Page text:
There are plenty of times that I have had buyer's remorse. For example, there was this one time my wife and I got Indian take-out. I love spicy food, but this time I asked them to make it super spicy. It was SO good; so good, in fact, that I couldn't stop eating. I ate so much that I had a stomach ache and spent the whole night laying on the couch, barely able to move. Then, I spent the whole next morning in the bathroom dealing with the second half of the double-dragon effect (burns going in and coming out). What I would've done to get the last 12 hours of my life and my money back.
Then there was this time that I signed up for the High Uinta Classic, an 80-mile bike race that goes through and over the Uinta Mountains of Utah. Everything was going great until we got a surprise snowstorm at 10,000 ft. 20 minutes later I found myself in the back of an ambulance, cuddling with eight other hypothermic guys wearing spandex. Yeah, I wanted my money back on that one too.
And then there was this time when I decided to check steepandcheap, saw an ice climbing backpack (or that watch or the jacket) that I knew I didn't need nor really want, but bought it anyway because the price was SO good that I couldn't pass it up (we've all been there). I got my money back on that one, luckily, but it took three month of advertising online until I found a taker. I lost out on $7 shipping to the buyer.
I have learned that there are times when you just have to accept that $60 bought you 45 minutes of cuddling with eight other guys, suppress it from your memory, and move on. But I have also learned that I can usually avoid buyers remorse with outdoor gear when I do these three things:
First, do lots of research. It drives my wife crazy at times, but if I'm in the market for a new piece of gear, I do a lot of research. I'll make a list on excel with as many different products from all different brands in that category of gear and compare their weights, materials, prices, construction techniques, etc. I even compare where seams are and how many seams there are, when it comes to clothing.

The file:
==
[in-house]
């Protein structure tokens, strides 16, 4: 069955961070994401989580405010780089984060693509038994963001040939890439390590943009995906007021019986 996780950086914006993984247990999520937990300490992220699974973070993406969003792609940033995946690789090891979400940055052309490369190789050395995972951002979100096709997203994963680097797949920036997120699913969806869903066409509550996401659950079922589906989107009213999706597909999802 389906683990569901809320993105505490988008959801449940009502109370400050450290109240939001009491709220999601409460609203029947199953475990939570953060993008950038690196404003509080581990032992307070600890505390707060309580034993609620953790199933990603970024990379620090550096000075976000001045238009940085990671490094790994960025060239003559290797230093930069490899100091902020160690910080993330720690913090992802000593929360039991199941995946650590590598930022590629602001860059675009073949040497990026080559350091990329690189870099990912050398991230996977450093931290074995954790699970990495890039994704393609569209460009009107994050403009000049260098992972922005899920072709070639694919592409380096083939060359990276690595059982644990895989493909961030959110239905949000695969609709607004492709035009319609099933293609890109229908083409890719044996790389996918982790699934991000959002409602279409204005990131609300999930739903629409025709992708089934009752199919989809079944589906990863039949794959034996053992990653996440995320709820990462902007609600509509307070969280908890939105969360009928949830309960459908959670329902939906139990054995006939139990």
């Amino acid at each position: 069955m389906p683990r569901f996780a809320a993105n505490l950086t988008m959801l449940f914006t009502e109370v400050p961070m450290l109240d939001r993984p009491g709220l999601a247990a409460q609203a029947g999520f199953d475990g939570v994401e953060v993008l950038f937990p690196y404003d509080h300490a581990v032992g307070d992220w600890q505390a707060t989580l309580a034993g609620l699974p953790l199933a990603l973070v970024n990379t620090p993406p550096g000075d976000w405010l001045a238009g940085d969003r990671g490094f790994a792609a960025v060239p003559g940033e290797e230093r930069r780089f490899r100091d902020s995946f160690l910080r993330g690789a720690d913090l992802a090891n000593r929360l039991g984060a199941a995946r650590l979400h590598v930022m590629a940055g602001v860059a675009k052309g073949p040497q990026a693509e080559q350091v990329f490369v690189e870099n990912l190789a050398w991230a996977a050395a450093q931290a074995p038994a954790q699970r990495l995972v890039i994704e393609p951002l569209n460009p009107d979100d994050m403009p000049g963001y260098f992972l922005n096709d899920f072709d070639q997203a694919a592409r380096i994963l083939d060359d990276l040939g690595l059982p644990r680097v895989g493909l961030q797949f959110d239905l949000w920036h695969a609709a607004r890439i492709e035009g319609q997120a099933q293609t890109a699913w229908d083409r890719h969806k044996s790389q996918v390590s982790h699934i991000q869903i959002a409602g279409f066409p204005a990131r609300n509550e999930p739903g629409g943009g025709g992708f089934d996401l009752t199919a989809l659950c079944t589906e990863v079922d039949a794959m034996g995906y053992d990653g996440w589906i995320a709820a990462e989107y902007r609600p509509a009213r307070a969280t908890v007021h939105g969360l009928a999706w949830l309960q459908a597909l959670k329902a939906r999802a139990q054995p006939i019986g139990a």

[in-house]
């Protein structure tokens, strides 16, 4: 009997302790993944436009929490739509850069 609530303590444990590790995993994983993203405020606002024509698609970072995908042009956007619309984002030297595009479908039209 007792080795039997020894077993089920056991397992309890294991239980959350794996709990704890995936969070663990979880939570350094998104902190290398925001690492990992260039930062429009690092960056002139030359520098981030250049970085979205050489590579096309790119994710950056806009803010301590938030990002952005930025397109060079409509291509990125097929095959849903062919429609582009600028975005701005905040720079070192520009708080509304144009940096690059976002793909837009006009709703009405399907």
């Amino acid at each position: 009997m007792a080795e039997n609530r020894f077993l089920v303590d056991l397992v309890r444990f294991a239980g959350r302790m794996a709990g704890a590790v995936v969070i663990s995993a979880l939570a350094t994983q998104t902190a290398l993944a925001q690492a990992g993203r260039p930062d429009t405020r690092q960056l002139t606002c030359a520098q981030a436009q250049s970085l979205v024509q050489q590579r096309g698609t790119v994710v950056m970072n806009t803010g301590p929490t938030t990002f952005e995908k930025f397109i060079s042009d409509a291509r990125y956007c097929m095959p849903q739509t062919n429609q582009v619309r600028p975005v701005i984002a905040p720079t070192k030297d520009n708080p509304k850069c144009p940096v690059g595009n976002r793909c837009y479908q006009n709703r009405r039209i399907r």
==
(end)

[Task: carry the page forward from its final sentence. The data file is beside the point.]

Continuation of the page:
Second, I read as many reviews on the product as I can find. On many occasions, I have found that other people will like or dislike a product for reasons I hadn't previously considered.
Third, I try the piece on in a store to see how it fits and what the jacket really looks like. If I can't find a place that has it, I will find a good deal online from a place that will allow me to ship it back if it's not quite what I was looking for.
Finally, I shop around. I love getting a deal. There are few things better than getting exactly what you want for a good price.
Some things that have caused me to feel buyer's remorse:
At times I have decided to skimp on what I REALLY wanted for a lesser product to save money. This has caused buyer's remorse. I usually eventually end up getting what I really wanted in the first place and have to try sell the old, cheaper product.
On the other hand, I have rarely regretted paying more for the RIGHT piece of gear. In the long run, the higher-quality product has saved me money because I replace it half as often as the cheap stuff and I'm happier while using it.
With all that in mind, I'd like to tell you about a couple of my all-time favorite jackets that have never given me buyer's remorse for paying full price, and I would buy them again without much hesitation. Those will be posted in a couple hours. Stay tuned. . .